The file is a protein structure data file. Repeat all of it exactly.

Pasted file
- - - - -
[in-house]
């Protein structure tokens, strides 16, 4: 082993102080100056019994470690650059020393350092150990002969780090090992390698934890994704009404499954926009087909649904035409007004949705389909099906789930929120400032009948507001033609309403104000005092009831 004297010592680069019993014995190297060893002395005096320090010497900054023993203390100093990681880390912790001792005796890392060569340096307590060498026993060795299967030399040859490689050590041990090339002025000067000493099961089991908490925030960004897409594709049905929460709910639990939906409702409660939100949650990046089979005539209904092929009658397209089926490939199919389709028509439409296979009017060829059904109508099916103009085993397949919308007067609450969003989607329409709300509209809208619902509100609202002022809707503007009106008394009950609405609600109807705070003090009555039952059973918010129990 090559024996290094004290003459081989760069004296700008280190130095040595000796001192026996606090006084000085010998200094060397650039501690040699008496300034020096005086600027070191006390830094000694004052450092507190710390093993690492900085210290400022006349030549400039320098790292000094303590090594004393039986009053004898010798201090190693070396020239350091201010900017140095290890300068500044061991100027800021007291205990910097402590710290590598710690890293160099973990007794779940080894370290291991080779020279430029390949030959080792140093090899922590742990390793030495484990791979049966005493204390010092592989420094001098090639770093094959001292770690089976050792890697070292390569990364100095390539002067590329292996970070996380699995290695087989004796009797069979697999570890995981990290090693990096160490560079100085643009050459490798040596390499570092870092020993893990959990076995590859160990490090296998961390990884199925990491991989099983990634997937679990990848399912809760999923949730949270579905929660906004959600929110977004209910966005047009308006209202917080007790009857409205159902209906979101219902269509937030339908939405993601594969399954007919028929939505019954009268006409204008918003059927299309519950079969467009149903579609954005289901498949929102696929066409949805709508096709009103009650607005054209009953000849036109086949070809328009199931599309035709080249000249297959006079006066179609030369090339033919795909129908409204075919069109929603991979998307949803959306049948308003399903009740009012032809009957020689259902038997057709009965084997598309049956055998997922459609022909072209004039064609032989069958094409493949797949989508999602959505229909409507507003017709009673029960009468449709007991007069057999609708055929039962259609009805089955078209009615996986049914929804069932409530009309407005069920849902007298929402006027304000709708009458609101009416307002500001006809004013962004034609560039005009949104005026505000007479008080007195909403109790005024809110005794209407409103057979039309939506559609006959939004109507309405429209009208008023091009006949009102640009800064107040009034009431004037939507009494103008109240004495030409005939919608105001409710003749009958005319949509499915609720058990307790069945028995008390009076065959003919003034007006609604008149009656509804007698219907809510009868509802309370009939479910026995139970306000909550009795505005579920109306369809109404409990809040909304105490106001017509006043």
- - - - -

[in-house]
């Protein structure tokens, strides 16, 4: 082993102080100056019994470690650059020393350092150990002969780090090992390698934890994704009404499954926009087909649904035409007004949705389909099906789930929120400032009948507001033609309403104000005092009831 004297010592680069019993014995190297060893002395005096320090010497900054023993203390100093990681880390912790001792005796890392060569340096307590060498026993060795299967030399040859490689050590041990090339002025000067000493099961089991908490925030960004897409594709049905929460709910639990939906409702409660939100949650990046089979005539209904092929009658397209089926490939199919389709028509439409296979009017060829059904109508099916103009085993397949919308007067609450969003989607329409709300509209809208619902509100609202002022809707503007009106008394009950609405609600109807705070003090009555039952059973918010129990 090559024996290094004290003459081989760069004296700008280190130095040595000796001192026996606090006084000085010998200094060397650039501690040699008496300034020096005086600027070191006390830094000694004052450092507190710390093993690492900085210290400022006349030549400039320098790292000094303590090594004393039986009053004898010798201090190693070396020239350091201010900017140095290890300068500044061991100027800021007291205990910097402590710290590598710690890293160099973990007794779940080894370290291991080779020279430029390949030959080792140093090899922590742990390793030495484990791979049966005493204390010092592989420094001098090639770093094959001292770690089976050792890697070292390569990364100095390539002067590329292996970070996380699995290695087989004796009797069979697999570890995981990290090693990096160490560079100085643009050459490798040596390499570092870092020993893990959990076995590859160990490090296998961390990884199925990491991989099983990634997937679990990848399912809760999923949730949270579905929660906004959600929110977004209910966005047009308006209202917080007790009857409205159902209906979101219902269509937030339908939405993601594969399954007919028929939505019954009268006409204008918003059927299309519950079969467009149903579609954005289901498949929102696929066409949805709508096709009103009650607005054209009953000849036109086949070809328009199931599309035709080249000249297959006079006066179609030369090339033919795909129908409204075919069109929603991979998307949803959306049948308003399903009740009012032809009957020689259902038997057709009965084997598309049956055998997922459609022909072209004039064609032989069958094409493949797949989508999602959505229909409507507003017709009673029960009468449709007991007069057999609708055929039962259609009805089955078209009615996986049914929804069932409530009309407005069920849902007298929402006027304000709708009458609101009416307002500001006809004013962004034609560039005009949104005026505000007479008080007195909403109790005024809110005794209407409103057979039309939506559609006959939004109507309405429209009208008023091009006949009102640009800064107040009034009431004037939507009494103008109240004495030409005939919608105001409710003749009958005319949509499915609720058990307790069945028995008390009076065959003919003034007006609604008149009656509804007698219907809510009868509802309370009939479910026995139970306000909550009795505005579920109306369809109404409990809040909304105490106001017509006043």